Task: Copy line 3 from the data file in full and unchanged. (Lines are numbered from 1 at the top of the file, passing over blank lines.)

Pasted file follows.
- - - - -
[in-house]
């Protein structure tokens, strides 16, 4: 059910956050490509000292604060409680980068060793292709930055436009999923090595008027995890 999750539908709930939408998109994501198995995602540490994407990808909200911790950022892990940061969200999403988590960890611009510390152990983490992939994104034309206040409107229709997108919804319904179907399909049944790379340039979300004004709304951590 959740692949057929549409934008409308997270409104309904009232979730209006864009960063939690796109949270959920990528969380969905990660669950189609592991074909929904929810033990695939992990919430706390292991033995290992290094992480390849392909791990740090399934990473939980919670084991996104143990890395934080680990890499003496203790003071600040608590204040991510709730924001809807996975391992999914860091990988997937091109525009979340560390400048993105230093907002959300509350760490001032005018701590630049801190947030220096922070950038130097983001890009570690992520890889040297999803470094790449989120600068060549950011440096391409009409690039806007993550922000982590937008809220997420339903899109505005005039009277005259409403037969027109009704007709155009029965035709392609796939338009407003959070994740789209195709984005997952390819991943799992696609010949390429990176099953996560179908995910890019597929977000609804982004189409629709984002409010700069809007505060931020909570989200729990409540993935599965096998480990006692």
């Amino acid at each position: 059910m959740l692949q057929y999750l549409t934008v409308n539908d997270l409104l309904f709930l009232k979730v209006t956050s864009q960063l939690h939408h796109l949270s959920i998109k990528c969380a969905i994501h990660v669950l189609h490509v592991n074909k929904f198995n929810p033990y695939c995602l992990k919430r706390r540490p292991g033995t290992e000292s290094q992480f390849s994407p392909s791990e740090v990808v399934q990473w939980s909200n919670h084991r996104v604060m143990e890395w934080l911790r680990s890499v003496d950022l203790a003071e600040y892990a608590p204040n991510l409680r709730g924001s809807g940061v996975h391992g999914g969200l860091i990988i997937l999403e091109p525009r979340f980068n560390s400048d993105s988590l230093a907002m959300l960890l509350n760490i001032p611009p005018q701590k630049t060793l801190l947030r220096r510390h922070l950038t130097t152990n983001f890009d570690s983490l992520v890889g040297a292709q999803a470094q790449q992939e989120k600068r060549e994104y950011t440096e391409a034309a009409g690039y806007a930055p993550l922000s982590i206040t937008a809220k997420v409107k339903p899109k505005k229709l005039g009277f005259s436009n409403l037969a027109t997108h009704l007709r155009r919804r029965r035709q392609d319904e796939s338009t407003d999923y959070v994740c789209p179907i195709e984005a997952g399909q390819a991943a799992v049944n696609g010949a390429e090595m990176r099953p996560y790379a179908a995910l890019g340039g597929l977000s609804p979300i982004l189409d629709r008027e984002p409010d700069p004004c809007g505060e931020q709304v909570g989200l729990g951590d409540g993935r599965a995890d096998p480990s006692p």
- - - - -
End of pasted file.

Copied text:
């Amino acid at each position: 059910m959740l692949q057929y999750l549409t934008v409308n539908d997270l409104l309904f709930l009232k979730v209006t956050s864009q960063l939690h939408h796109l949270s959920i998109k990528c969380a969905i994501h990660v669950l189609h490509v592991n074909k929904f198995n929810p033990y695939c995602l992990k919430r706390r540490p292991g033995t290992e000292s290094q992480f390849s994407p392909s791990e740090v990808v399934q990473w939980s909200n919670h084991r996104v604060m143990e890395w934080l911790r680990s890499v003496d950022l203790a003071e600040y892990a608590p204040n991510l409680r709730g924001s809807g940061v996975h391992g999914g969200l860091i990988i997937l999403e091109p525009r979340f980068n560390s400048d993105s988590l230093a907002m959300l960890l509350n760490i001032p611009p005018q701590k630049t060793l801190l947030r220096r510390h922070l950038t130097t152990n983001f890009d570690s983490l992520v890889g040297a292709q999803a470094q790449q992939e989120k600068r060549e994104y950011t440096e391409a034309a009409g690039y806007a930055p993550l922000s982590i206040t937008a809220k997420v409107k339903p899109k505005k229709l005039g009277f005259s436009n409403l037969a027109t997108h009704l007709r155009r919804r029965r035709q392609d319904e796939s338009t407003d999923y959070v994740c789209p179907i195709e984005a997952g399909q390819a991943a799992v049944n696609g010949a390429e090595m990176r099953p996560y790379a179908a995910l890019g340039g597929l977000s609804p979300i982004l189409d629709r008027e984002p409010d700069p004004c809007g505060e931020q709304v909570g989200l729990g951590d409540g993935r599965a995890d096998p480990s006692p």